With no data to back this up I'd wager conversion rates (read x and click to see y linked within x) are at least double that of RSS. Possibly even much more.
I've been an RSS user for years and I use it to subscribe to blogs mostly. Despite this, I would never subscribe to the RSS feeds of some of the most popular email newsletters I know and receive.
With Google giving up on the Google Reader years ago, the market for well-designed, easily accessible, and free RSS readers sort of dried up overnight. I use Reeder for macOS, which is a paid (but cheap) app and I know full well this is a power user situation.
I would never expect the overwhelming majority of users to get back on the RSS bandwagon unless browsers made it a first-class feature with a noticeable call-to-action on sites with available RSS feeds, an inbox letting me know new content has been published since I last checked, and a clean reading interface that mirrors what Readability, Instapaper, and others used to provide.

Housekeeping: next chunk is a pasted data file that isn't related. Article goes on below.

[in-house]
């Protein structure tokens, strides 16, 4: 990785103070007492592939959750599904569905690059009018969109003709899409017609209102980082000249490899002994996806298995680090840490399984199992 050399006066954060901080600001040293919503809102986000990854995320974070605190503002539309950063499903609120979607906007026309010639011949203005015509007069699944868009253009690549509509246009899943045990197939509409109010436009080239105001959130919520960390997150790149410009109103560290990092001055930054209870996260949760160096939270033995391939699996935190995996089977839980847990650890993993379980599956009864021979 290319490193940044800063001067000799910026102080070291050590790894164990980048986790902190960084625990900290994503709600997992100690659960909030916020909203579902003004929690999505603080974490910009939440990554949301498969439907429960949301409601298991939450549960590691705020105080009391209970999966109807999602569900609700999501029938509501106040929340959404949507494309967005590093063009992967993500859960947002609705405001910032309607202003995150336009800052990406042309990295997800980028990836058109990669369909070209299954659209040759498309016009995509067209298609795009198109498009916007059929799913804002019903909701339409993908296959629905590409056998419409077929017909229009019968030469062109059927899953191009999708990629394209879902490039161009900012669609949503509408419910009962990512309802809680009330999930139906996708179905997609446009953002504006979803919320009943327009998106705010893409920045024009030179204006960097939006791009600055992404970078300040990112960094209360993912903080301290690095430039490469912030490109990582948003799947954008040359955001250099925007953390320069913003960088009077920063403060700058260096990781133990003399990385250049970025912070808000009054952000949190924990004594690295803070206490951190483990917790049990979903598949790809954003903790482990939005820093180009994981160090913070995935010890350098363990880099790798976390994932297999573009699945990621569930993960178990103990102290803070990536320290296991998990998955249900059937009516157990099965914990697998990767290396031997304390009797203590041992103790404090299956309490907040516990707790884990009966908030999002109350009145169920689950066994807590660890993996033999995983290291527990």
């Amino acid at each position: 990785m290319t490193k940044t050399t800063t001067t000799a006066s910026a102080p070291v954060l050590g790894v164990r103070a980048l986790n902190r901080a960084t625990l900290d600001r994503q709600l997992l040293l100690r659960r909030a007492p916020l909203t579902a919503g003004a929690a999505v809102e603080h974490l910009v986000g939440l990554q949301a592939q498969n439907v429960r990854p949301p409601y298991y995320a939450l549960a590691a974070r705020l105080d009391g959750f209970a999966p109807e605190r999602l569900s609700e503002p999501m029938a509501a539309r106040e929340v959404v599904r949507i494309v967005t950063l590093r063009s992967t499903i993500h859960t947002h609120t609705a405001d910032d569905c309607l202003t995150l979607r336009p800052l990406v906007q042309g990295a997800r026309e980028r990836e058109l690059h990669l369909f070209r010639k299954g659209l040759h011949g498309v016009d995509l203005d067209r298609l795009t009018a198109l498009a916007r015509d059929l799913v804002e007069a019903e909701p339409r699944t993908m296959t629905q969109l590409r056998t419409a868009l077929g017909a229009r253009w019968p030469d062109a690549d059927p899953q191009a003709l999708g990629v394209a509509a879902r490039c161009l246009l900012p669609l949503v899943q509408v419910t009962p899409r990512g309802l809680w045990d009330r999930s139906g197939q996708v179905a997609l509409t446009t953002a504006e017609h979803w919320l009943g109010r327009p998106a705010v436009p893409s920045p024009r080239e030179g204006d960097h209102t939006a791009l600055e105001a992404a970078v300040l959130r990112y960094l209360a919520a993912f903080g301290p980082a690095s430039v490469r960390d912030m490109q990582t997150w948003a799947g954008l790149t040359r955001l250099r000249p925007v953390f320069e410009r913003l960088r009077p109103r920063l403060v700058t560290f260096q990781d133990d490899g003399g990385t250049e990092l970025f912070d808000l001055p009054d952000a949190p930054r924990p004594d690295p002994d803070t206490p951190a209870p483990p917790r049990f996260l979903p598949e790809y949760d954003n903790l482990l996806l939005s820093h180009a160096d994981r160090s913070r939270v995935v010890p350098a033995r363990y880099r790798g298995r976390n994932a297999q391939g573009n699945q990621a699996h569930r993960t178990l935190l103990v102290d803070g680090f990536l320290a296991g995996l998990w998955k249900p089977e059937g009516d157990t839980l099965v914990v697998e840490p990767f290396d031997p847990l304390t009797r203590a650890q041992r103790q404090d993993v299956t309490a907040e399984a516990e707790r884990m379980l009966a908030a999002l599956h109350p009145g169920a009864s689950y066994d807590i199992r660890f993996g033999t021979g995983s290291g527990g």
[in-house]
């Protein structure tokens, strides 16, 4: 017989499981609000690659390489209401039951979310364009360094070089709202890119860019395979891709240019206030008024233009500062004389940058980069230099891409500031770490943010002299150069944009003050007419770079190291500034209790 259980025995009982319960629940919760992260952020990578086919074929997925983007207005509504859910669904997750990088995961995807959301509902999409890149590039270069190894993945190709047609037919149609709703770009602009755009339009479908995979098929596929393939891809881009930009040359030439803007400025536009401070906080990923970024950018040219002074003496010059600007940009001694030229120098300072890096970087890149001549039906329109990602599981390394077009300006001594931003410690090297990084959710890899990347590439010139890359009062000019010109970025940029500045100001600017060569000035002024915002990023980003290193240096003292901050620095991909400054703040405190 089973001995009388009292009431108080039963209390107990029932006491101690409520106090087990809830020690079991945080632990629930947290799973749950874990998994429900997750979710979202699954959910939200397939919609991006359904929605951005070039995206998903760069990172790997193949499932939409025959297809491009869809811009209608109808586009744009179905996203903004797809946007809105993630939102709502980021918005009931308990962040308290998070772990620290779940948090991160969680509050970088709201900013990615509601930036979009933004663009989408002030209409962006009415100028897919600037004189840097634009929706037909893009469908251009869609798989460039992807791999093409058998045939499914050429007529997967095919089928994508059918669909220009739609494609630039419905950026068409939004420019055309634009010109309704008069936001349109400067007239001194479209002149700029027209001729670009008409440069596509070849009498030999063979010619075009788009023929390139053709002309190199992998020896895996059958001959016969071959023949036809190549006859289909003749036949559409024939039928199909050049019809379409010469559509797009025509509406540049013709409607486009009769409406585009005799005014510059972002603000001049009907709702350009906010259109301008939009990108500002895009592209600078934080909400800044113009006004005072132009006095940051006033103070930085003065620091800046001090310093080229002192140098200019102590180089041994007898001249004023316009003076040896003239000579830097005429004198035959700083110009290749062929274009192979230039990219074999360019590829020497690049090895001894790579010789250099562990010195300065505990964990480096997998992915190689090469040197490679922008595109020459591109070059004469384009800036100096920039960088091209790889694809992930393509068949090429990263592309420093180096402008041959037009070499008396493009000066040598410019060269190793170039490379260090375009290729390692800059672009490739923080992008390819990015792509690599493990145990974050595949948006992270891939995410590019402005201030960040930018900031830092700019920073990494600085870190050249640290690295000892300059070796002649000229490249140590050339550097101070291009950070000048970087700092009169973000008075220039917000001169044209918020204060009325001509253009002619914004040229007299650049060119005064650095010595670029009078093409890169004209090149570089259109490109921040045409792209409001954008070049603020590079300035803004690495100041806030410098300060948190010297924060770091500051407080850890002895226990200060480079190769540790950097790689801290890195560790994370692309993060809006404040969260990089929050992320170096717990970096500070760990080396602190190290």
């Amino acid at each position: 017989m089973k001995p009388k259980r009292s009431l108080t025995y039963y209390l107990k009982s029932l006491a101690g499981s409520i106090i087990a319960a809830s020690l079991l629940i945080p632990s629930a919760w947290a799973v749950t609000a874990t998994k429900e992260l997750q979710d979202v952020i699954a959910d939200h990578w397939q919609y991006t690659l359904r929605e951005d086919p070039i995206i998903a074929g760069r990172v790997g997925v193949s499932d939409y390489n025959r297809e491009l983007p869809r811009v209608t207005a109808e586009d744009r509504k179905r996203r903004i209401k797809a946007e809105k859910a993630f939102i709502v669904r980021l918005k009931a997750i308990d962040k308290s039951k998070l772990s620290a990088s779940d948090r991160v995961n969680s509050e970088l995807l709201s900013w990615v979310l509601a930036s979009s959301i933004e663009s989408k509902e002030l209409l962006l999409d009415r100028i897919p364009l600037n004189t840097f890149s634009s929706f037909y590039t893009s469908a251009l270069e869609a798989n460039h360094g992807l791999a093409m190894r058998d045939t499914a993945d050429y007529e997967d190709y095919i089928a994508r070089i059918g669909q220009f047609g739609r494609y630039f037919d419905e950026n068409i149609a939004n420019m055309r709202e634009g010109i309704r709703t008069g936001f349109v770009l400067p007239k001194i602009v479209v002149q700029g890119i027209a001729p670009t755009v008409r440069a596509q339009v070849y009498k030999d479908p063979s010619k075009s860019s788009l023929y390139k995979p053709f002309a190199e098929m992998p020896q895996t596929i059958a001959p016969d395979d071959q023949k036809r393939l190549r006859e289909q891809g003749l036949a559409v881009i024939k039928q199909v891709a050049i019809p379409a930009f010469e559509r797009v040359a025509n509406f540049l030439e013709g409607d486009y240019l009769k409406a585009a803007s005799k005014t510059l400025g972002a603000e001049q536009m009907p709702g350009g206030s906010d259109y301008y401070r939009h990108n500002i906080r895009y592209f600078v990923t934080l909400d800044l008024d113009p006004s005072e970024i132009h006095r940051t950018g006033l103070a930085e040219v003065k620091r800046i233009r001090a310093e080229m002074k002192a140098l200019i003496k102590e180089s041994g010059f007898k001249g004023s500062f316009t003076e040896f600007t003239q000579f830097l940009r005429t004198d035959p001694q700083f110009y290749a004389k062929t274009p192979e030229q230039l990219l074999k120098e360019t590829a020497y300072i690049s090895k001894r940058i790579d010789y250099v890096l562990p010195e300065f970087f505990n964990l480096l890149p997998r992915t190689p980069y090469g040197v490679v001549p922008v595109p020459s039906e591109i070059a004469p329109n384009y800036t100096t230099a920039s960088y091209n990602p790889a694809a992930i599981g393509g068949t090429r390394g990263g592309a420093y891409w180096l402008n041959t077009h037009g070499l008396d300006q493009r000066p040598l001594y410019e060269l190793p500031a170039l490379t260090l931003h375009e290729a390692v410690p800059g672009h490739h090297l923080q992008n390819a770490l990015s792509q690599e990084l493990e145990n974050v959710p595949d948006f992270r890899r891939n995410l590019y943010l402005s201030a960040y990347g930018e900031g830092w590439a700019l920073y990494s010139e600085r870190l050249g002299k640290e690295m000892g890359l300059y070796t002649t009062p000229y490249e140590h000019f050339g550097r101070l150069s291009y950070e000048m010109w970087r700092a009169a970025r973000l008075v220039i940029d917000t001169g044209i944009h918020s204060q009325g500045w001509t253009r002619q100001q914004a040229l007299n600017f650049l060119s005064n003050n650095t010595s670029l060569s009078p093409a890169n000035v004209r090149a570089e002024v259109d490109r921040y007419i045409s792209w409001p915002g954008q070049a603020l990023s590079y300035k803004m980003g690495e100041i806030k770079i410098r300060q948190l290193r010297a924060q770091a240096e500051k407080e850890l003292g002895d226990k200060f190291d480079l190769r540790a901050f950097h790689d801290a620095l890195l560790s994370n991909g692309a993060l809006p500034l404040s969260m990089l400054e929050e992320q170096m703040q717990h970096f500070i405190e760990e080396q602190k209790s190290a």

I'm super happy with RSS and don't want to clutter my inbox.
One difference with e-mail is that sometimes we don't care about some articles, especially on the high volume sites. In an RSS reader it will be bold as unread and this cause anxiety and make it harder to distinguish a newly arrived article vs the most recent unread article.
I feel that for RSS we need three levels of flags: new, unread, read. Or "unread, read title, read article". In an e-mail inbox you will make sure everything is in the read status. In an RSS reader that amounts to too many janitor clicks.
That discussion around engagement was even had amongst RSS advocates when it came syndicating the full-text vs a summary (really,the lede) of a post/article.